Who thought this make-up palette was a good idea? 

It's ill-judged at best, racist at worst

Added on

By Hannah Banks-Walker on

It must be hard to be a cosmetics brand in 2017. The market is saturated, Instagram is the new birthplace of trends and make-up palettes are a dime a dozen. Not to mention the fact that, despite being a seemingly obvious and easy thing to remedy, the beauty industry still has a problem with diversity – or lack thereof. Thankfully, it’s an issue starting to be discussed and addressed more readily (about time, too), which is why one product from The Balm Cosmetics feels particularly out of step. Yes, in a weird turn of events, the US-based brand appears to have produced a racist eyeshadow palette. Oh, 2017.

Called “Meet Matt(e) Trimony”, which I think is a pun, though on what it’s hard to tell, the palette features nine different skin tone-like shades, all weirdly personified as “Matt”, with each given a surname that supposedly corresponds with each shade. These surnames include “Lin”, for a pale, yellow-tinged colour,  “Lopez”, for a caramel-like shade, “Moscowitz” is given to a darker purple colour and “Ahmed” for the darkest, almost black shade. There’s even a tutorial on theBalm’s website, where a woman handily teaches you how to “take Matt Lopez and put it all throughout [your] crease”.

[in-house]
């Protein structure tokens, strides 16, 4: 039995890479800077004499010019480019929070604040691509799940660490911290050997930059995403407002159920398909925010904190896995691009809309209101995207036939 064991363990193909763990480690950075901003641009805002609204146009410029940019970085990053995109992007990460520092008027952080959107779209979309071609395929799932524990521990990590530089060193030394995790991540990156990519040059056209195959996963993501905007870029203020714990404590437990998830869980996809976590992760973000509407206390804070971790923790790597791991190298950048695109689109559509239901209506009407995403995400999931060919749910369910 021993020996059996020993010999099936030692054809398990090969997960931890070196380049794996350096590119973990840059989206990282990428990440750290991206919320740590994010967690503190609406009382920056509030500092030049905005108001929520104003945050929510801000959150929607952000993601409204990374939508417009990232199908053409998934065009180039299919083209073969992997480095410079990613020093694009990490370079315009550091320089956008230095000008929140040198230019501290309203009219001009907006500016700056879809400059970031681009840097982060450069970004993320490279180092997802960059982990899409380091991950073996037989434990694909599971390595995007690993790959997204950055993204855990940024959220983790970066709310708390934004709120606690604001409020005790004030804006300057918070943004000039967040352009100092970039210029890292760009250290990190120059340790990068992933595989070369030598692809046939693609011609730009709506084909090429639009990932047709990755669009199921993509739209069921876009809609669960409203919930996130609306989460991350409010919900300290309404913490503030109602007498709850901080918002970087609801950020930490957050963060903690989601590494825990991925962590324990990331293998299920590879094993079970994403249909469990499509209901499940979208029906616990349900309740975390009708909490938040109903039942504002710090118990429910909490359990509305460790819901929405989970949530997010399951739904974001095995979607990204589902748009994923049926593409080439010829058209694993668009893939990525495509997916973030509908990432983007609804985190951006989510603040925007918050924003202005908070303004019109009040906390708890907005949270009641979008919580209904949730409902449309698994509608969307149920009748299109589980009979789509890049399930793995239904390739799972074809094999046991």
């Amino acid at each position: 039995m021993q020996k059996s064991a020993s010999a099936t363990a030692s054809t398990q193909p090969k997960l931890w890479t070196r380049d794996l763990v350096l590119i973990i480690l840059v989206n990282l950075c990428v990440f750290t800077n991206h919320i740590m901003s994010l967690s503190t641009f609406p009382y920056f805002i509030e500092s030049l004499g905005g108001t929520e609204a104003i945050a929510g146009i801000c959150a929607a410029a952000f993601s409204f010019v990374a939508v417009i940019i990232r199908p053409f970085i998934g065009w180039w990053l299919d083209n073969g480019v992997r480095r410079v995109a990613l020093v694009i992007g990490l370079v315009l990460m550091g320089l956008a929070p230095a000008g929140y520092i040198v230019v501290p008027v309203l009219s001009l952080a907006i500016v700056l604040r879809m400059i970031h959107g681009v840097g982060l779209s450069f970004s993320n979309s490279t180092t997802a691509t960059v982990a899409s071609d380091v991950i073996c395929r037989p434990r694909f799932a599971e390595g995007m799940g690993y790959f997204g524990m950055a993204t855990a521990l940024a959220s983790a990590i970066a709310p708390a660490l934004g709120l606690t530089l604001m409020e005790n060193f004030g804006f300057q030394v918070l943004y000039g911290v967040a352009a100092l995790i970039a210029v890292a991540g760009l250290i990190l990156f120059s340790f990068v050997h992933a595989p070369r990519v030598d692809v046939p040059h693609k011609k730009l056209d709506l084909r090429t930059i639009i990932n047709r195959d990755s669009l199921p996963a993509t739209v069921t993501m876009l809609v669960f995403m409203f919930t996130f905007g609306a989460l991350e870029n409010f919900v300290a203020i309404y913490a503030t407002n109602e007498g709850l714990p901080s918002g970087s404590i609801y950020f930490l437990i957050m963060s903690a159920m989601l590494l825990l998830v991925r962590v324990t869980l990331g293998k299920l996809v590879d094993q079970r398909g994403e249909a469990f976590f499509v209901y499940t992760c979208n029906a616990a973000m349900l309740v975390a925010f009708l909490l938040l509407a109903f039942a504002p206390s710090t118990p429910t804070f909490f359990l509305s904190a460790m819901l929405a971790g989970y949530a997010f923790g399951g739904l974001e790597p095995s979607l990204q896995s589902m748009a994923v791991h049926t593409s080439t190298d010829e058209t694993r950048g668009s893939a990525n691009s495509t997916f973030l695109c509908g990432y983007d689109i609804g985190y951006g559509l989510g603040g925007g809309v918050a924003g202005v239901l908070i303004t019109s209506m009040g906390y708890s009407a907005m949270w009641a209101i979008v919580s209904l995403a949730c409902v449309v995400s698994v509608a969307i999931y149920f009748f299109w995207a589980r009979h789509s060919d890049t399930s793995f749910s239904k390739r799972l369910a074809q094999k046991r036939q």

It’s hard to tell how this made it past the initial ideas stage and actually went into production but, according to The Cut, it’s receiving rave reviews online, despite its dubious approach to branding. Really though, all anyone should be asking is: how on earth did someone manage to make eyeshadow offensive?

This week, it was announced that Rihanna’s own beauty line, Fenty Beauty, would launch a foundation with 40 different shades. Obviously, this is great news but the very fact that it’s news is so depressing. The beauty industry has long had a problem with exclusivity, from the lack of diversity in major global campaigns, many of which only use white models, to the actual products themselves only catering to lighter skin tones. So, while The Balm’s palette could be dismissed as a silly oversight, it’s actually a harmful setback for an industry desperately trying to overcome its racist reputation. With brands like Mac, Bobbi Brown, The Ordinary and Lancome working towards greater representation for all skin colours, The Balm Cosmetics’ Trimony palette feels completely outdated and totally unnecessary.



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